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In the Spring we make dandelion wine. In the Fall, we make hard apple cider.
One of the things I love about making hard apple cider, is it’s a great way to use up those extra not-so-pretty apples or extra apple cider you have laying around. Hard apple cider is beautiful, delicious, seasonal and easy home-brew project.
What You Will Need
- 1 gallon of apple cider
- 1-1 1/2 lbs of sugar or honey
- a glass jar or food-grade bucket
- brewer’s yeast (optional)
- an air lock
- campden tablets
The entire process can be broken down into three different steps:
The first step is to get your hands on a couple gallons of Apple Cider.
- If you have a few apple trees, or access to a pick-your-own or farmer’s market, grab as many as you can and process them with a juicer or press.
- If you don’t have access to fresh apples, store-bought apple cider will work just as well! Just make sure it doesn’t have preservatives in it.
Now that you have your apple cider, there are several options for the yeast you will use.
- Naturally – the skins of the apples, and the air in your house contains natural yeast. Many people prefer using the natural yeast that you’re exposed to every day, thinking that it’s more harmonious to your body than a yeast you’ve never been exposed to. However, wild yeast can be unpredictable and the results are not guaranteed. To use the natural yeast, you will not need to perform any additional actions here.
- Store-Bought Yeast – to use a specific brewers yeast, you will need campden tablets and brewer’s yeast. Nearly any kind of brewer’s yeast can be used (not baker’s yeast!) but your local brew store should have someone knowledgeable who can make suggestions.
Fermentation takes place when the yeast in your liquid eats the available sugar and creates alcohol as a by-product. The ratio here is to add one pound of sugar to one gallon of liquid (for a dry cider) or one and a half pounds of sugar to one gallon of liquid (for a sweeter cider).
Honey can also be used instead of sugar or you can experiment with brown sugar, light brown sugar, sugar in the raw, etc.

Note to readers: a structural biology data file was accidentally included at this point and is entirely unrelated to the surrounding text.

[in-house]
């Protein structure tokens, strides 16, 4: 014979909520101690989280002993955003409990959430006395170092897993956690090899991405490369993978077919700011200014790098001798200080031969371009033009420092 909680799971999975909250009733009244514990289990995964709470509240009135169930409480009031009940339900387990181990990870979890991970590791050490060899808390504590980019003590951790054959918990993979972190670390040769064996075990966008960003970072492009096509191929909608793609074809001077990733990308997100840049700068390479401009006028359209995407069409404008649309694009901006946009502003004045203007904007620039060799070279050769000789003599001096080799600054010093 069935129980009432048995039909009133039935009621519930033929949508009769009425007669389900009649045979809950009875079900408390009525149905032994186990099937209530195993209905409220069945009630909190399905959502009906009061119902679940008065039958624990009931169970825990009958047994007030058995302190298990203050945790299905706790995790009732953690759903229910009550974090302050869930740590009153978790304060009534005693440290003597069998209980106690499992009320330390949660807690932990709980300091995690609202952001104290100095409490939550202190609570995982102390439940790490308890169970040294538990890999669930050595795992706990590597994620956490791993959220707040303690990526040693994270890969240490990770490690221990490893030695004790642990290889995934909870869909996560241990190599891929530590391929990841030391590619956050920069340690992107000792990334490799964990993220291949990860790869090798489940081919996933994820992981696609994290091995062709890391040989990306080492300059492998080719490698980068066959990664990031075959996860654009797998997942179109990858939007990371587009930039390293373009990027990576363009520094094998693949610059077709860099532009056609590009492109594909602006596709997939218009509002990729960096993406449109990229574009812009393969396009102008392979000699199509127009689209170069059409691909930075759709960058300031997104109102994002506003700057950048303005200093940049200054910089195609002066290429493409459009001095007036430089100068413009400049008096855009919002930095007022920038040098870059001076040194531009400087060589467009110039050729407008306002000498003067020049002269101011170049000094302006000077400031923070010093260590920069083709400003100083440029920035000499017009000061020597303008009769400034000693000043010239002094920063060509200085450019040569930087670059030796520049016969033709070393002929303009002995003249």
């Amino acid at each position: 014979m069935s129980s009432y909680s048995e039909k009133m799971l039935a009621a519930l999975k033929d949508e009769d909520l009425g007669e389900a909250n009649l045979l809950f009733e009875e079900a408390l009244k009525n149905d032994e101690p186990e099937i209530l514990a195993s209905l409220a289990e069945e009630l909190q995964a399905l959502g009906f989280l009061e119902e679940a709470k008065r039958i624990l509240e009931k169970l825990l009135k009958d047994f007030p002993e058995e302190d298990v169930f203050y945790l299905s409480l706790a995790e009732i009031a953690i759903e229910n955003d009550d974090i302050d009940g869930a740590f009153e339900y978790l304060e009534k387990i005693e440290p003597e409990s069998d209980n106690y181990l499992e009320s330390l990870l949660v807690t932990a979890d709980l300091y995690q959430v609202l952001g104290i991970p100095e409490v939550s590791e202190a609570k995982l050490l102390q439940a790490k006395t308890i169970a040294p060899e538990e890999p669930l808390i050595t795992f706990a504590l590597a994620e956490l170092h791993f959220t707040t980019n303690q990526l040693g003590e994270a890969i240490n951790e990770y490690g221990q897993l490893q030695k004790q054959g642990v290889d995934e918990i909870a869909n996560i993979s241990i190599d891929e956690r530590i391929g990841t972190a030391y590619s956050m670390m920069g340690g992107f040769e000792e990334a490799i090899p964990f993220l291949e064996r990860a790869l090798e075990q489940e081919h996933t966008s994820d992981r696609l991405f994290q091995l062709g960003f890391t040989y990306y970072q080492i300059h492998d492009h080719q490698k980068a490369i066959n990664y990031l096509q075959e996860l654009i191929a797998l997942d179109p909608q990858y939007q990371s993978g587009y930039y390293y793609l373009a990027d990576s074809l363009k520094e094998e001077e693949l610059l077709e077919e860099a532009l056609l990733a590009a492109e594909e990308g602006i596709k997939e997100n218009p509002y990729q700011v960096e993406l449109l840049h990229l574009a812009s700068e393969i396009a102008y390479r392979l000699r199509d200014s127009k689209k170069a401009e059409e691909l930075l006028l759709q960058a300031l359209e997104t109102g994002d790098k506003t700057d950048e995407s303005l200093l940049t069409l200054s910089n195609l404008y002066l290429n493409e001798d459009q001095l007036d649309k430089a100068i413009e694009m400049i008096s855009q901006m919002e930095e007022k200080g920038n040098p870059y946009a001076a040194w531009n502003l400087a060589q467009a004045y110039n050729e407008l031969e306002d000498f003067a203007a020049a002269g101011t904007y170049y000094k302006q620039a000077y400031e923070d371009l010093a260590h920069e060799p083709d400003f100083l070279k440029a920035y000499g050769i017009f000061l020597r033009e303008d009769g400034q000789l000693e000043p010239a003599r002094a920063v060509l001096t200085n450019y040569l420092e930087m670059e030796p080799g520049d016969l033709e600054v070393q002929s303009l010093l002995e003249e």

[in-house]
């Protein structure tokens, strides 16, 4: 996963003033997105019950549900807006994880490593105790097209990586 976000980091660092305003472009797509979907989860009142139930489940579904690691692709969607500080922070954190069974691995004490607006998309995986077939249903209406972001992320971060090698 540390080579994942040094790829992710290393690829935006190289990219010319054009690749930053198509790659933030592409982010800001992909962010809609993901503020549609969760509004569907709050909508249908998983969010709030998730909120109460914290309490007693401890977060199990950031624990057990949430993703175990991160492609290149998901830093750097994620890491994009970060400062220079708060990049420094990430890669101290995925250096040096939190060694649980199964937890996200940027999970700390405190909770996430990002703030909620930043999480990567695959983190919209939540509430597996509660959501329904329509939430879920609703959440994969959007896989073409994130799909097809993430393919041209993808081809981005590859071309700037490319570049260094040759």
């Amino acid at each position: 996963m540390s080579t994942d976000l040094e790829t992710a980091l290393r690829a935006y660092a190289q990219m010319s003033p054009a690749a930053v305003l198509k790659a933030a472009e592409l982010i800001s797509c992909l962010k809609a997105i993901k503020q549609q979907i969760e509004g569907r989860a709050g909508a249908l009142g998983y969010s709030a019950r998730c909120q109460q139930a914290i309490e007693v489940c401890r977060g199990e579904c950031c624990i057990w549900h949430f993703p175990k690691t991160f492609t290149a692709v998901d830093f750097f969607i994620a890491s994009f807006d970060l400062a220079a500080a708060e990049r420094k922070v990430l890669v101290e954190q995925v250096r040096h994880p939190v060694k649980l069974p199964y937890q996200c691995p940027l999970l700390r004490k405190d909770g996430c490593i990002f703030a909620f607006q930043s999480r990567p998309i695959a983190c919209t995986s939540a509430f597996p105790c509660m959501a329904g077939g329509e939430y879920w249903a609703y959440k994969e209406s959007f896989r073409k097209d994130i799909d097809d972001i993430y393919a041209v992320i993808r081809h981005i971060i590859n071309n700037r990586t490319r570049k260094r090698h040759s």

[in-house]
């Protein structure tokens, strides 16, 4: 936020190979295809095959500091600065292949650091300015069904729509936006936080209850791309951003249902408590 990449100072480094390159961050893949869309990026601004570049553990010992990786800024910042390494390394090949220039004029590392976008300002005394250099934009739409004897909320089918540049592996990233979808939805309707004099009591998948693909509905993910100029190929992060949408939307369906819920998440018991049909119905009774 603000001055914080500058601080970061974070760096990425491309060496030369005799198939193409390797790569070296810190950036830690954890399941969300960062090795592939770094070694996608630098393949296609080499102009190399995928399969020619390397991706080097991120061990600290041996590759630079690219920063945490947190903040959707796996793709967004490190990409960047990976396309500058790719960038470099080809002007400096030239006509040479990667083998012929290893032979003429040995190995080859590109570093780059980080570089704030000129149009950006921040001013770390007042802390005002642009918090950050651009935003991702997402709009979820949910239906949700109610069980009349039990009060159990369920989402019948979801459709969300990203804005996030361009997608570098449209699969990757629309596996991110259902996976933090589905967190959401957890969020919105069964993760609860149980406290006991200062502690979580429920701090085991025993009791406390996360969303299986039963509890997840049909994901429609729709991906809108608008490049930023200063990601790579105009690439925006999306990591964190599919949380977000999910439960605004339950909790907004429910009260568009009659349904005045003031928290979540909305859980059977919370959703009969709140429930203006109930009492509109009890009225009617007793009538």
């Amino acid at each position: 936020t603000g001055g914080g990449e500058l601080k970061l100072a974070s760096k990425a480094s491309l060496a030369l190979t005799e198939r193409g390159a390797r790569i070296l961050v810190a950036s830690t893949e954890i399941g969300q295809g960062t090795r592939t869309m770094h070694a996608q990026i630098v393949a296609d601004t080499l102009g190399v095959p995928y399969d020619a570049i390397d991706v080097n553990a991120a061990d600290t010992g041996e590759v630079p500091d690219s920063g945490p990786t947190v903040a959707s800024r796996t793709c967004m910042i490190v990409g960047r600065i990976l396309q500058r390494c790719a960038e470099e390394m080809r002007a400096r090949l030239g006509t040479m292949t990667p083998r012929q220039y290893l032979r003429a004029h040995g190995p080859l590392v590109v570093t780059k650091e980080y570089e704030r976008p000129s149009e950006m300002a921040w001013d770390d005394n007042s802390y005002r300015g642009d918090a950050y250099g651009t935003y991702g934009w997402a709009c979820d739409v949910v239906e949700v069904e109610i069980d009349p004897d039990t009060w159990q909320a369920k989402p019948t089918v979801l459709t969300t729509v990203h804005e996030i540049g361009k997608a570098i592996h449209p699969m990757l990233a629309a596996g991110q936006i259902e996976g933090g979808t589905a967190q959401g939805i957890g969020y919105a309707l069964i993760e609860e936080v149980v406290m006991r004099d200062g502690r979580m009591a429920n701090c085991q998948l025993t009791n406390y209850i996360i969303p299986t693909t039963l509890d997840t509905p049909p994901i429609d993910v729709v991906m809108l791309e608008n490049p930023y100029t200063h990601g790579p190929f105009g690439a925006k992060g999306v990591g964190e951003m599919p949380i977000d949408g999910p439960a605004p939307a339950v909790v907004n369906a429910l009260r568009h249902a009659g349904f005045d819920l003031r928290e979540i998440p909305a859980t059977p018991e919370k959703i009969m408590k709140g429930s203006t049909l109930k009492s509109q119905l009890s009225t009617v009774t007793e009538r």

Dissolve the sugar or honey into your apple cider by stirring it over heat.
NOTE: to not heat it up too much! Yeast loves 80-100 F, but will die off at 140+ F.
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If you’re using the wild yeast, simply transfer your cider to a sterile, glass container and seal it shut with an airlock. If you don’t have one, people have recorded great success using a balloon spread over the mouth of their glass container with a small hole poked in it, but air locks are very inexpensive and highly recommended.
If you’re using brewer’s yeast, following the instructions on the campden tablets and wait 48 hours before adding the brewer’s yeast (1g per gallon of cider). Simply sprinkle the yeast to the top of your cider, do not mix.
Depending on the type of yeast and the temperature in your house, the fermentation process can take between two weeks and two months. You’ll see the mixture bubbling as the yeast consumes the sugars and transform them to alcohol. Once the bubbling subsides, you can decant it (move the liquid from one container to another, while leaving the sediment behind) and wait another week to allow the yeast to settle out.
NOTE: We were decanting a bottling our brews the old fashioned way of sucking one end of a food-grade tube and scrambling to get it in the secondary container without making too much of a mess for years. We recently got an auto-siphon and it has made things so much easier.
Now you have another choice to make: do you want your cider carbonated or not?
- Non-carbonated (still) hard apple cider: Simply transfer your cider into sanitized jugs or bottles. (We love our amber pop-top bottles) Let it sit for another two weeks.
- Sparkling cider: To add carbonation to your hard apple cider, you’ll want to give the yeast just a little more to chew on before you bottle it. Boil 1/4 cup of water with 1/4 cup brown sugar or honey. Add this to a food-grade, sterilized bucket before siphoning your 1 gallon of apple cider in as well. Then bottle as above. Let sit for another two weeks before drinking.
NOTE: If you’re a beginner brewer, or fermenting wild yeast, open your first bottle OUTDOORS. I still have stains on my kitchen ceiling from my first bottle of hard apple cider that fermented a bit too much in the bottle!
For another great resource for fermented foods and drinks, I love Phickle.